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Shabbat Shalom!
On the value of rest.

In recent years, I have become increasingly aware of the importance of taking breaks during our hectic workday. Tonight begins Shabbat, the 7th day, a time of scripture study, idleness, conversation and family for our Jewish neighbours and friends.

In my childhood, the seventh day was also unique. It was a day of rest, gathering and enjoyment. Families gathered people dressed festively, and the food was more sumptuous than usual. Sunday was just a day of rest after a working week; it was enjoyed to the fullest.

Nowadays, the difference between workdays, weekends and holidays seems to be blurring more and more. We live in a time when work accompanies us around the clock, and we often forget that breaks are important for our well-being and performance.

Studies have shown that regular breaks, both during the workday and between work periods, help us to be more productive and creative. In addition, they allow us to replenish our energy reserves, relieve stress and restore our mental clarity.

That’s why I’m advocating that we focus on our daily and weekly breaks with the same care we design and optimize our work. It’s time to revive a culture of celebration, idleness and relaxation.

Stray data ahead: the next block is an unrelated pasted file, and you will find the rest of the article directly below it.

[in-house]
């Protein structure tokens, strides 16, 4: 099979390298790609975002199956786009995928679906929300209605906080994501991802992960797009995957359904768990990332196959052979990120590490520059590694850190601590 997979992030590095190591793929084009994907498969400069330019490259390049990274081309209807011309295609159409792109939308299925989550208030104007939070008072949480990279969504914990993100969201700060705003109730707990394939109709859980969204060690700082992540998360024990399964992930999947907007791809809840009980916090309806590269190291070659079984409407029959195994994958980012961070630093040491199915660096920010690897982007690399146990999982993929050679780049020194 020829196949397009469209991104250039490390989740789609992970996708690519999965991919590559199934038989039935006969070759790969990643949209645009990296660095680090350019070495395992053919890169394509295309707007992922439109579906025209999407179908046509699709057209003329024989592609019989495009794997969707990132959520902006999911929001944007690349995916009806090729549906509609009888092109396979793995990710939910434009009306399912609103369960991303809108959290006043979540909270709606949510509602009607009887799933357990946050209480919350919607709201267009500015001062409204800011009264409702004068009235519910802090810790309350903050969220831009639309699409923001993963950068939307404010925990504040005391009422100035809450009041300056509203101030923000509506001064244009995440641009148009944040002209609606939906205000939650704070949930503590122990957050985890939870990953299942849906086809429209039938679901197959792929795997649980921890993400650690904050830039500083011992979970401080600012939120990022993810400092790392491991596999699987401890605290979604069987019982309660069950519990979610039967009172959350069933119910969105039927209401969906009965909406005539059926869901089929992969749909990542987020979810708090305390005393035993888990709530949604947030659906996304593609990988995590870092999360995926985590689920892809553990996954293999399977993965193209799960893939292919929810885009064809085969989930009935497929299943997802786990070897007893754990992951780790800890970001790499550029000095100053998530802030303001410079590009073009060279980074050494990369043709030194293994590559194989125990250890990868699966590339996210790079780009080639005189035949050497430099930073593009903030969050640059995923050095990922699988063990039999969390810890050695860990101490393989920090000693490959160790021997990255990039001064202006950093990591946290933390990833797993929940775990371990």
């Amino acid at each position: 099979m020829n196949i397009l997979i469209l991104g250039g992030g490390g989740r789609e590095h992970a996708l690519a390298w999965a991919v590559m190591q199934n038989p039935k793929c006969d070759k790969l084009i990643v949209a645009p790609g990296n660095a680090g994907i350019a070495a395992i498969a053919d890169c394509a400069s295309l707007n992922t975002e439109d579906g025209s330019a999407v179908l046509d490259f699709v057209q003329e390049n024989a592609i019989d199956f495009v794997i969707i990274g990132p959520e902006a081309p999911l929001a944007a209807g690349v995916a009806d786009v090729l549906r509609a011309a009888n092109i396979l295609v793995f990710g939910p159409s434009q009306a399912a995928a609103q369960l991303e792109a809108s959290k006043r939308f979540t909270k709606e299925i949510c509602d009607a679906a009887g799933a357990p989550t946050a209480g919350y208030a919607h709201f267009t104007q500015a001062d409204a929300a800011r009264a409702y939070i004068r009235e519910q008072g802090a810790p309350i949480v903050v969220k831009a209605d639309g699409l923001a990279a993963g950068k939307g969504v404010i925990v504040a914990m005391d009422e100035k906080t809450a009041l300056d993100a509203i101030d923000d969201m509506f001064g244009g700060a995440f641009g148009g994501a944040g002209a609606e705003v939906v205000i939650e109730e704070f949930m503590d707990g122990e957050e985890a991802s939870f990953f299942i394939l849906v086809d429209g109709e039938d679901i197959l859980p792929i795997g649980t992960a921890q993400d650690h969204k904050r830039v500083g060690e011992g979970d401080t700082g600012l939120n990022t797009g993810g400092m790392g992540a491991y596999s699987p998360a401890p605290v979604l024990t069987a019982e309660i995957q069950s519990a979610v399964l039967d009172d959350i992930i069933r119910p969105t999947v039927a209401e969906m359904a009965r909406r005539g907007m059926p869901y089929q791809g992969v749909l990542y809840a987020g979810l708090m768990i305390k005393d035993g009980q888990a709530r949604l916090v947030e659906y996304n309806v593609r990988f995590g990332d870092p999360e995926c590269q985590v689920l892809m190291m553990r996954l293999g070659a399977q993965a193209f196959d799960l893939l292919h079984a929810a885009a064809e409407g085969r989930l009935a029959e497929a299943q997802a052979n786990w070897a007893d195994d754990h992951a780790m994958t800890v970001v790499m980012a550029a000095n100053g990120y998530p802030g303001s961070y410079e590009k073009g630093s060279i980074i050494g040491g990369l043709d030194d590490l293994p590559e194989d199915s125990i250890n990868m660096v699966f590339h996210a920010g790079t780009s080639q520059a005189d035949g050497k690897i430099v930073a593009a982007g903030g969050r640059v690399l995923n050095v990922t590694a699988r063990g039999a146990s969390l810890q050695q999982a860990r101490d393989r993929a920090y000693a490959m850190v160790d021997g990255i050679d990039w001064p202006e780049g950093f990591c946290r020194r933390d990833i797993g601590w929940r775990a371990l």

Let’s consciously set aside time for ourselves and our loved ones. Let’s use the weekends to treat ourselves to rest, spend time in nature or get together with our loved ones. Let’s allow ourselves short breaks in our daily lives where we can switch off, let our thoughts flow or simply close our eyes.

By integrating breaks into our daily lives, we strengthen our health and well-being and promote a positive work environment for ourselves and our colleagues. It’s about balancing work and relaxation and being more productive and happier in the long run.

Inspired by the Jewish tradition of Shabbat, I encourage you all to recognize the value of breaks and give them their due importance. Together, let’s create a culture of celebrating idleness and rest.

I believe that coaching is helpful and thriving when the coachee and coach succeed in allowing fruitful pauses in the process and in looking with interest and appreciation at what happens during those times
As one of the few active coaches with over 50 years of experience, I offer all my competencies.